Summer 2018 is a scorcher right now, and the books of summer continue to sizzle, too.  July has some intriguing books I'm looking forward to reading, but I'm also reading ARCs for August and books for the Bouchercon World Mystery Convention in September.  It's going to be a challenge to fit any more books into my schedule, but here are some titles that are tempting me to do so. 

July 2018

Dear Mrs. Bird by AJ Pearce (July 3rd)
The Last Time I Lied: A Novel by Riley Sager (July 3rd)
Last Call by Paula Matter (July 8th)
Give Me Your Hand by Megan Abbott (July 17th)
Baby Teeth: A Novel by Zoje Stage (July 17th)
The Last Thing I Told You: A Novel by Emily Arsenault (July 24th)
Whistle in the Dark: A Novel by Emma Healey (July 24th)
A Noise Downstairs: A Novel by Linwood Barclay (July 24th) 
Believe Me by J.P. Delaney (July 24th)
Pieces of Her by Karin Slaughter (July 31st)
Death Over Easy (A Country Store Mystery) by Maddie Day  (July 31st)
A Double Life by Flynn Berry (July 31st)
A Dark and Twisting Path (A Writer’s Apprentice Mystery) by Julia Buckley (July 31st)

Wednesday, July 4, 2018

She Rides Shotgun by Jordan Harper: Reading Room Review

Reading a book that comes so highly recommended from other reviewers and readers in the mystery/crime community is a bit daunting. Starting from a point of feeling a need to love a book is not my favorite place to start, so I had put off its reading until I finally could no longer ignore the accolades it has received. So, wow! I'm now in my favorite place of loving a book that so many friends have loved and joining in its praise. The overriding successful feature of She Rides Shotgun for me is its originality and turning that originality into a story of non-stop, thrilling action. Do readers really want to read about an eleven-year-old girl who is on the run with her ex-convict dad? Oh, yes, they do. Its unique set-up takes the reader on a journey that is violent and so outside the box of normality that you'd think it might be implausible, but it is mesmerizing and real and completely captivating. It will take you out of your comfort zone, but you will be unable to put the book down until you finish the wild ride.

Nate McClusky makes a big mistake shortly before he is to be released from prison. He kills Crazy Craig Hollington’s brother, and Crazy Craig, who is the leader of the Aryan Steel white supremacist gang, puts out an order from his jail cell to kill Nate, his ex-wife Avis, and their daughter Polly. This green light to kill goes out to all the Steel members in and out of prison, and Avis and her new husband are dead before Nate can warn her. But, eleven-year-old Polly, who shares steel blue eyes with her father, is just leaving school when Nate meets up with her and snatches her away to begin a frantic race against an unyielding enemy. Despite the odds, Nate is determined to save Polly, but the effort will change them both in ways they never imagined.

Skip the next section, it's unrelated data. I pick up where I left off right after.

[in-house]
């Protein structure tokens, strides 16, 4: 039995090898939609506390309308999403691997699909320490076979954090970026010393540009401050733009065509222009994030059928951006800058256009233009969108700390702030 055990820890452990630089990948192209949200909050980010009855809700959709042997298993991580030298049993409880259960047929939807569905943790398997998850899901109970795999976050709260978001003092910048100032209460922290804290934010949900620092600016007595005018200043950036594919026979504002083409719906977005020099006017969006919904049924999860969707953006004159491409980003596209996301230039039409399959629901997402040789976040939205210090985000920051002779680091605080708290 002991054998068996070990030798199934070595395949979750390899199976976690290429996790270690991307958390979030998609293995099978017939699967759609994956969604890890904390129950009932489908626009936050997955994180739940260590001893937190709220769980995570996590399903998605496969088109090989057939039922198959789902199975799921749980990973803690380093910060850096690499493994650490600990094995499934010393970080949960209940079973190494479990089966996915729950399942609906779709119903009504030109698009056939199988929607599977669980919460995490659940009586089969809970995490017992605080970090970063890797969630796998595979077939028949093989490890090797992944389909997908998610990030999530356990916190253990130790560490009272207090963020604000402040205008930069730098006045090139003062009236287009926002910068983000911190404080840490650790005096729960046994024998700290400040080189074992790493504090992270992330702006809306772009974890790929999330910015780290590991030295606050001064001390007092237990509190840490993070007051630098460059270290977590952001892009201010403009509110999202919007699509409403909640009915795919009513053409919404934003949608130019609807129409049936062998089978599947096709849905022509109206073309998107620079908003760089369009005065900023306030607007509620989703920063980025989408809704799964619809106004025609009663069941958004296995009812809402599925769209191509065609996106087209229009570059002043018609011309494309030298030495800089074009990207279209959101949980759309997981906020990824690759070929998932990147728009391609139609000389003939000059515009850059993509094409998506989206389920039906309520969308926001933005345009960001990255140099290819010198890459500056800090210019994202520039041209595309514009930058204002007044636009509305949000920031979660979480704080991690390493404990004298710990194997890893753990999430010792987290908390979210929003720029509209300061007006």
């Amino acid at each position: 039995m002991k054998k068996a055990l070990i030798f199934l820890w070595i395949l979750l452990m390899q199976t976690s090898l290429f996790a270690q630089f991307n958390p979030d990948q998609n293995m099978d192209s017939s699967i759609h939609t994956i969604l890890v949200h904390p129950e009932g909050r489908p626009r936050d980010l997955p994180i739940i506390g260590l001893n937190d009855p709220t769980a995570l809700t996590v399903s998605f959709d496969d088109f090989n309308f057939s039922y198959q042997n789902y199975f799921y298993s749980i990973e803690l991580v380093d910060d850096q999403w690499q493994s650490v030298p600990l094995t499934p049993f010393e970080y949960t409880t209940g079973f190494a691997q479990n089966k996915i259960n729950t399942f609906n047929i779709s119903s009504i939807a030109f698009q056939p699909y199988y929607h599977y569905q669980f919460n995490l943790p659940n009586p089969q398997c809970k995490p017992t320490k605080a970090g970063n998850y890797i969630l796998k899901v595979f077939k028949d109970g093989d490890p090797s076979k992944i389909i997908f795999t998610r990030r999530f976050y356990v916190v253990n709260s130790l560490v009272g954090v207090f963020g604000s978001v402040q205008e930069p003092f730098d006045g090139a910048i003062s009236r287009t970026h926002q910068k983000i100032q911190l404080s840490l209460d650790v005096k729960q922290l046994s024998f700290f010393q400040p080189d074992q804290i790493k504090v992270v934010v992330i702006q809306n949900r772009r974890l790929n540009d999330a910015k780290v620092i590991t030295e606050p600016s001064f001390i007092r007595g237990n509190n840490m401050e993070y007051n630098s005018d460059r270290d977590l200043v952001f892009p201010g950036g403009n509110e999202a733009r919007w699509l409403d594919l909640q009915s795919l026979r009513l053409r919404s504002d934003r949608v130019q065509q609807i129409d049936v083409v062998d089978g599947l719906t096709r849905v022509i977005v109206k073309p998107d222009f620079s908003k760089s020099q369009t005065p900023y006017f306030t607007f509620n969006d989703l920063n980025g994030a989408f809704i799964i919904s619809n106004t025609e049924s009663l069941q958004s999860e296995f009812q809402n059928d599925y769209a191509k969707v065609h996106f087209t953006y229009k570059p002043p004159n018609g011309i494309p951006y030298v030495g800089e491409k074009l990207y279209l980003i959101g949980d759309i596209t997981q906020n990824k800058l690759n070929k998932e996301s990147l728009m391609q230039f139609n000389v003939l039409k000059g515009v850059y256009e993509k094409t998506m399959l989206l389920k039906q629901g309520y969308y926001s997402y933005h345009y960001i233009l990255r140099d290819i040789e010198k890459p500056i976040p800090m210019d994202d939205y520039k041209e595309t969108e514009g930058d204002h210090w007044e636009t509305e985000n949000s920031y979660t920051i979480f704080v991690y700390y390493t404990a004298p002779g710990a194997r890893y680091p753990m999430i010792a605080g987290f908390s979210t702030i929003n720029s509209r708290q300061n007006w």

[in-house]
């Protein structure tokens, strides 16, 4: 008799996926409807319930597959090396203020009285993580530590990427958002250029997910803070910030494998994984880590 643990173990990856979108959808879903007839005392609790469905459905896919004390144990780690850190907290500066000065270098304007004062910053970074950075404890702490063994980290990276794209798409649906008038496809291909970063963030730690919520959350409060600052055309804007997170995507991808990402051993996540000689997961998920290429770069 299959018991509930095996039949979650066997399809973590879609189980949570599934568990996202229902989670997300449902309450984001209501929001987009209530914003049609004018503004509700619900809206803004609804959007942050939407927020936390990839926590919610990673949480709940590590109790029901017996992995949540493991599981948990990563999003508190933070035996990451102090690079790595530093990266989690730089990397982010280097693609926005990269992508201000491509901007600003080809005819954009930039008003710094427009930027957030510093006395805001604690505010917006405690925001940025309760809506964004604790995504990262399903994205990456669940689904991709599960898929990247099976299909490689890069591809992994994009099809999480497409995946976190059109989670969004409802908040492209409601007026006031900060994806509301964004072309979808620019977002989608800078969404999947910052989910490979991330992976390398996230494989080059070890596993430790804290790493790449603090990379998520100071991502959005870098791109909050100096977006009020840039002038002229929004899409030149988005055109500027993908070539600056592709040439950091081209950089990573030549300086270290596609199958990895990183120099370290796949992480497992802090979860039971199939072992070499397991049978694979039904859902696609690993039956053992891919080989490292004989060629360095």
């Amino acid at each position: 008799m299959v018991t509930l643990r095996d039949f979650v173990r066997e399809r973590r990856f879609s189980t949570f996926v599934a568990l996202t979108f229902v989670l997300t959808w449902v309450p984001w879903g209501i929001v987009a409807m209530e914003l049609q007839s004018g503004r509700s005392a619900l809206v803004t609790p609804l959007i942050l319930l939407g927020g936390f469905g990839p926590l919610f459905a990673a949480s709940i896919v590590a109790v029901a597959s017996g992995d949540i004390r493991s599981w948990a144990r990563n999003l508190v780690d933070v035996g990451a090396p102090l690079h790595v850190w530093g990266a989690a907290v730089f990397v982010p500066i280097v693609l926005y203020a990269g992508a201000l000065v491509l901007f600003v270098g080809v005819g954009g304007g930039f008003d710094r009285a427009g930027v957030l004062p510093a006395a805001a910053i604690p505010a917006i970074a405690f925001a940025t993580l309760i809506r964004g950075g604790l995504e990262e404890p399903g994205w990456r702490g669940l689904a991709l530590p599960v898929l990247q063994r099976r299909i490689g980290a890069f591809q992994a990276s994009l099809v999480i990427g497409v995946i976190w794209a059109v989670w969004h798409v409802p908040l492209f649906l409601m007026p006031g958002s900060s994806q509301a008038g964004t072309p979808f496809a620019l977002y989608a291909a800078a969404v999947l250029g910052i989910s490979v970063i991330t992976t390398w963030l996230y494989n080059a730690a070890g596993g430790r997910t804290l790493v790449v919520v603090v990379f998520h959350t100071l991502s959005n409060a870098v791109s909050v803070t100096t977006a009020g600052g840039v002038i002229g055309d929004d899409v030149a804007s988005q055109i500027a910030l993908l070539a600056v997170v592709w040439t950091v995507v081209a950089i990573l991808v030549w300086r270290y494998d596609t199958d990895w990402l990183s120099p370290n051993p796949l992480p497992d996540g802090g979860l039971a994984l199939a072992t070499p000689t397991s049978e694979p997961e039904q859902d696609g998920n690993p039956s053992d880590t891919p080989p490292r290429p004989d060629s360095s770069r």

Along with this story’s originality, Jordan Harper has created characters that will deeply affect the reader. I expect Polly and Nate to stay with me no matter how many books I read in the future. Polly first presents as a shy, bullied child who carries a stuffed bear with her everywhere to shield her and comfort her. Nate is a hardened career criminal who has no time for softness or feelings. But they must come together and work together if they are to survive. The author does a brilliant job of revealing how a person can be both dark and good, and how liking a character is more complicated than their actions. The brutal world that Nate and Polly must navigate is one foreign to most readers, but it is one that exists, and it is an exceptional writer that can bring such a world into view in a compelling story that doesn’t leave one despondent.

Monday, July 2, 2018

Island of the Mad by Laurie R. King: Reading Room Review